GM has determined that, on average, it takes 50 60-0 stops in 10 minutes' time to get the pads hot enough for that. Basically what you're looking for is the pad to start fading bad during the procedure. That generally happens around stop 40 or so, when braking distances feel like they're increasing dramatically. Once this point has hit, the gasses are beginning to boil off. A few more stops after that point and the brakes will feel like they're grabbing before you even touch the pedal. At that point: you're done. Drive the car for a while at legal speeds to cool the pads.

Why not bake ALL of the bonding agent out? Well, if you do that, the entire pad will fall apart. That's not a good idea, right? Instead, the pad will continue to slowly boil off the rest of the bonding agent over time as you wear the pad down. You'll never notice it happening though.

How do I know I've done it right?
As described in the owners manual, once you've correctly burnished the pads, you'll see a white outline around the edge of the pad, right where it meets the rotor. It'll look something like this:



What's the track burnishing procedure for?
The street burnishing procedure is to prevent green fade, as described above. Your owners manual also describes a track burnishing procedure, which has you perform a series of 7 or 8 laps at your local road course, and then park the car after a cool-down lap. The first few laps should be done at increasing speed, and the last few should be done at slower and slower speeds.

Why do this? To further season the pads for high-temp use. The street burnishing preps the pads, and is enough for cars that are only driven on the street. But those that see continued high temps (ie, high speeds) at the track will need to perform this procedure after they perform the street one.

But I never drive my car really fast. Do I need to do the burnishing?
There's a lot of miss-information out there that the street burnishing procedure only needs to be performed if you're going to race or track your car. That statement needs to clarified carefully, to: if ALL you do is drive your car on the street and highways at legal speeds and NEVER intend to carve canyons, drive quickly up or down a mountain road, or perform high-speed runs (legal or otherwise), then you don't need to perform the burnishing. However, if there's even a remote possibility that you will do any of those things, it'd behoove you to at least perform the street burnishing.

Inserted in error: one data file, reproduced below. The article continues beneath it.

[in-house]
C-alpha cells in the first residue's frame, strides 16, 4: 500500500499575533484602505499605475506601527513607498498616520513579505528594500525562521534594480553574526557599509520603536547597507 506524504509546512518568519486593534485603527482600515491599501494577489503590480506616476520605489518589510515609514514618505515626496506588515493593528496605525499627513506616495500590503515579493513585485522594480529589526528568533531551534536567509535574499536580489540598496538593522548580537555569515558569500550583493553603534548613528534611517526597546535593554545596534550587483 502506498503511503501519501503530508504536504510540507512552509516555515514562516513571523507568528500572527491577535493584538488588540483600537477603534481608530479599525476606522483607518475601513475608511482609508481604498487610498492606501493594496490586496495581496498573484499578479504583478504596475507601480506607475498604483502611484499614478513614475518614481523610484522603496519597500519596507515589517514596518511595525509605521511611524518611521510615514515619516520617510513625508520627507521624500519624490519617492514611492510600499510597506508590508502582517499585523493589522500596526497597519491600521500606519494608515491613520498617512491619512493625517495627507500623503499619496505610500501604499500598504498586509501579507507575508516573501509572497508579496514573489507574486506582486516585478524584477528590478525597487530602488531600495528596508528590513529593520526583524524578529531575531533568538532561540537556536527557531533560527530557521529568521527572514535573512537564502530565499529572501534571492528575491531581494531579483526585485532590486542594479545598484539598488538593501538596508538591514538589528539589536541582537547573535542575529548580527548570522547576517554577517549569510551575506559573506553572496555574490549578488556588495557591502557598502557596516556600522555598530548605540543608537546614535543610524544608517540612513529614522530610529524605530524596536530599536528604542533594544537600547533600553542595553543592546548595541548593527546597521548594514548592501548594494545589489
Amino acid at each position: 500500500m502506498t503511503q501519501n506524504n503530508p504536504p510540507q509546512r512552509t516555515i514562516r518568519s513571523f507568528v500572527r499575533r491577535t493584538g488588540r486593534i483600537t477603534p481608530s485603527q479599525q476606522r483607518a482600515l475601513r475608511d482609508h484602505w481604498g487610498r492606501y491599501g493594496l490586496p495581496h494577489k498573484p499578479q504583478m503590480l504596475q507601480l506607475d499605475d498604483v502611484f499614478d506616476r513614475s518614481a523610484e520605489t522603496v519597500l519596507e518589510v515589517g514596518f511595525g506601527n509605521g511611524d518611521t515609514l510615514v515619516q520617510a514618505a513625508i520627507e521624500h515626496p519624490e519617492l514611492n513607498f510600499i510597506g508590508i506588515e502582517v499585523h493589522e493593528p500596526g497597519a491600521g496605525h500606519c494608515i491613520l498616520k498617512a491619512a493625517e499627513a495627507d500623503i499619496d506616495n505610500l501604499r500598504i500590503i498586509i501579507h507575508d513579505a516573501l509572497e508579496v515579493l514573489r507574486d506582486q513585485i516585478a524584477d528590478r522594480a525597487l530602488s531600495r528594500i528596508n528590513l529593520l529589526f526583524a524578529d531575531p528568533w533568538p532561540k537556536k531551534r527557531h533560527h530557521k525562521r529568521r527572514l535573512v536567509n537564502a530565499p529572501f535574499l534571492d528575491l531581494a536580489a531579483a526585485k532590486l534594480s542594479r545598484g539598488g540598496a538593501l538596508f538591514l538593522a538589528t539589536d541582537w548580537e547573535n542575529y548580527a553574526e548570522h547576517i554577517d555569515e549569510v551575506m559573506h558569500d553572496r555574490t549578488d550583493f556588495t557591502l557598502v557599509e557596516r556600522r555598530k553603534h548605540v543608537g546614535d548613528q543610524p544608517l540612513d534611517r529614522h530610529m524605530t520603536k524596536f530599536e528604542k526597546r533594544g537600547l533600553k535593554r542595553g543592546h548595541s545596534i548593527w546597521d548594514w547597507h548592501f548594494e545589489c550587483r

Failing to do that with pads that get heated up will likely result in green fade, and a very uncomfortable driver.
I just went through the process this AM something seemed strange when doing it because the Rt Front started smoking heavily soon in the process at around stop #25. I went ahead and finished the process with the Rt front smoking throughout. The Lft front started smoking around stop #40. Once I got home and looked at the front pads the Rt Front heated up extremely hot enough to turn the entire pad area white and melt the paint off of the metal pad backing. The left front seemed ok with just a small depth of white in the pad. I have posted pics below. I am concerned there could be something wrong with the bias in the system with more pressure going to the Rt Front. I did not have any pull to the Rt though during the process or after. From what I have read and seen pictures of post pads this doesn't seem normal.. Thoughts? Should it go back to the dealer? Is the Rt front pad still any good should it be replaced?Name:  LF pad.jpg
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Old 05-05-2015, 07:22 AM
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i had the same result this past weekend where both pads turned entirely white. i expect to hear something from my dealer today. will let you know.
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Old 05-05-2015, 09:05 AM
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Originally Posted by 2TallTulip View Post
i had the same result this past weekend where both pads turned entirely white. i expect to hear something from my dealer today. will let you know.
Mine is at the dealer also. Should know something today. I'll post what I find out also
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Old 05-05-2015, 04:32 PM
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Originally Posted by 2TallTulip View Post
i had the same result this past weekend where both pads turned entirely white. i expect to hear something from my dealer today. will let you know.
Just talked to the dealer and they told me GM Technical Assistance told them this was normal. Also told them to not even take them off and inspect them. I can't believe it. Going to run some traps on my own.
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Old 05-06-2015, 01:10 PM
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I heard the same from my dealer. We should start a new thread to find out if other cc pads look the same after burnishing.
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Old 05-06-2015, 01:38 PM
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Originally Posted by 2TallTulip View Post
I heard the same from my dealer. We should start a new thread to find out if other cc pads look the same after burnishing.